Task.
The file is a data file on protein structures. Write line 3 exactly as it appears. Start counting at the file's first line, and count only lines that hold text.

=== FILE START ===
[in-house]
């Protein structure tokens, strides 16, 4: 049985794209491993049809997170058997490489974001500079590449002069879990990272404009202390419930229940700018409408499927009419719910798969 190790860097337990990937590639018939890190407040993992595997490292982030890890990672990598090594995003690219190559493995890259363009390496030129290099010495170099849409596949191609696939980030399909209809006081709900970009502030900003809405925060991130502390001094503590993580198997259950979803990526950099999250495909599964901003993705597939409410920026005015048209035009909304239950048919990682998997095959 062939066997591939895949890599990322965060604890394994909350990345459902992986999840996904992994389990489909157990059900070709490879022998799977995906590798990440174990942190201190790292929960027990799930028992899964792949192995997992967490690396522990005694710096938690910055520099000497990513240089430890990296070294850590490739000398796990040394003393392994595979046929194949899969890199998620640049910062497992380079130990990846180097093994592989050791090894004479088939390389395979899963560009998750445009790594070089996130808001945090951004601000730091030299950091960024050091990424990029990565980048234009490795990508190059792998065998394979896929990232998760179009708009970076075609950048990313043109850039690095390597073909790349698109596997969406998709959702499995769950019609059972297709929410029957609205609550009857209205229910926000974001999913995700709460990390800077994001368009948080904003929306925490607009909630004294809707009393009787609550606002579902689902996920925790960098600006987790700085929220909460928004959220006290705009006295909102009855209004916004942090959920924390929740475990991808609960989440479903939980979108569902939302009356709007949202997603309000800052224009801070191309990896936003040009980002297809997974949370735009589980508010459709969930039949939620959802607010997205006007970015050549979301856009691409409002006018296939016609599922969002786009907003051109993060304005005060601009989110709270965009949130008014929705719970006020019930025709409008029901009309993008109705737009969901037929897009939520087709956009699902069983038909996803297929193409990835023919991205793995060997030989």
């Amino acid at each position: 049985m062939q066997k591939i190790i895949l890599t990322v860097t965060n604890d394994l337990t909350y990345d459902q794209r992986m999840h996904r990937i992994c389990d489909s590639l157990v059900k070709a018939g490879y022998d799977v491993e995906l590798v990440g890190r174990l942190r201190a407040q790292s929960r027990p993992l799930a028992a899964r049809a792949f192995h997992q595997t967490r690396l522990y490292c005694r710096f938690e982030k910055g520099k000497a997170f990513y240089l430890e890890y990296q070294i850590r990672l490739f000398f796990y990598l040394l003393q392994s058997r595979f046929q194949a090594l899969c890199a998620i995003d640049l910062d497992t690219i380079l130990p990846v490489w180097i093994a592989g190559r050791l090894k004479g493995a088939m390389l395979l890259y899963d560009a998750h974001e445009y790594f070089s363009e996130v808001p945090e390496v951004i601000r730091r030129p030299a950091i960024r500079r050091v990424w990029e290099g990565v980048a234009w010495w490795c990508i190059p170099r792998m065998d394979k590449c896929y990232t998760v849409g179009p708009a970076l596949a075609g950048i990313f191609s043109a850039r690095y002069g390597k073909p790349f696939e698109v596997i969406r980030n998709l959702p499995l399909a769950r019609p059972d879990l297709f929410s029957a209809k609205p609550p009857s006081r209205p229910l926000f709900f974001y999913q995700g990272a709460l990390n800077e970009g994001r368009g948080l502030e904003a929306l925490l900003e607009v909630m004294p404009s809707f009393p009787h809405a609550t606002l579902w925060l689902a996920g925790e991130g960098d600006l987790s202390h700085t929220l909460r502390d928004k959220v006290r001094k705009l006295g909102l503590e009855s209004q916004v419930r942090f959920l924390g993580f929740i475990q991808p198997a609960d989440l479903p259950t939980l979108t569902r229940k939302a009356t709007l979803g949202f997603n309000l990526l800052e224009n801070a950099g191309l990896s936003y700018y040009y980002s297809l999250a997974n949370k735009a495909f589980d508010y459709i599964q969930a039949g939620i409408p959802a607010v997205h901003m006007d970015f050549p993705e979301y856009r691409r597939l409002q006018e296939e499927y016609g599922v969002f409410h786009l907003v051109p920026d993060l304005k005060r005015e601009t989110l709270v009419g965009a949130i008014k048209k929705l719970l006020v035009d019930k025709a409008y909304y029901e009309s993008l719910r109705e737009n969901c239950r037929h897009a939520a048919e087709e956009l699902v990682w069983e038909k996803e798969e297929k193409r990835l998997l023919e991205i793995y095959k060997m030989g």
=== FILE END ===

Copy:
């Amino acid at each position: 049985m062939q066997k591939i190790i895949l890599t990322v860097t965060n604890d394994l337990t909350y990345d459902q794209r992986m999840h996904r990937i992994c389990d489909s590639l157990v059900k070709a018939g490879y022998d799977v491993e995906l590798v990440g890190r174990l942190r201190a407040q790292s929960r027990p993992l799930a028992a899964r049809a792949f192995h997992q595997t967490r690396l522990y490292c005694r710096f938690e982030k910055g520099k000497a997170f990513y240089l430890e890890y990296q070294i850590r990672l490739f000398f796990y990598l040394l003393q392994s058997r595979f046929q194949a090594l899969c890199a998620i995003d640049l910062d497992t690219i380079l130990p990846v490489w180097i093994a592989g190559r050791l090894k004479g493995a088939m390389l395979l890259y899963d560009a998750h974001e445009y790594f070089s363009e996130v808001p945090e390496v951004i601000r730091r030129p030299a950091i960024r500079r050091v990424w990029e290099g990565v980048a234009w010495w490795c990508i190059p170099r792998m065998d394979k590449c896929y990232t998760v849409g179009p708009a970076l596949a075609g950048i990313f191609s043109a850039r690095y002069g390597k073909p790349f696939e698109v596997i969406r980030n998709l959702p499995l399909a769950r019609p059972d879990l297709f929410s029957a209809k609205p609550p009857s006081r209205p229910l926000f709900f974001y999913q995700g990272a709460l990390n800077e970009g994001r368009g948080l502030e904003a929306l925490l900003e607009v909630m004294p404009s809707f009393p009787h809405a609550t606002l579902w925060l689902a996920g925790e991130g960098d600006l987790s202390h700085t929220l909460r502390d928004k959220v006290r001094k705009l006295g909102l503590e009855s209004q916004v419930r942090f959920l924390g993580f929740i475990q991808p198997a609960d989440l479903p259950t939980l979108t569902r229940k939302a009356t709007l979803g949202f997603n309000l990526l800052e224009n801070a950099g191309l990896s936003y700018y040009y980002s297809l999250a997974n949370k735009a495909f589980d508010y459709i599964q969930a039949g939620i409408p959802a607010v997205h901003m006007d970015f050549p993705e979301y856009r691409r597939l409002q006018e296939e499927y016609g599922v969002f409410h786009l907003v051109p920026d993060l304005k005060r005015e601009t989110l709270v009419g965009a949130i008014k048209k929705l719970l006020v035009d019930k025709a409008y909304y029901e009309s993008l719910r109705e737009n969901c239950r037929h897009a939520a048919e087709e956009l699902v990682w069983e038909k996803e798969e297929k193409r990835l998997l023919e991205i793995y095959k060997m030989g």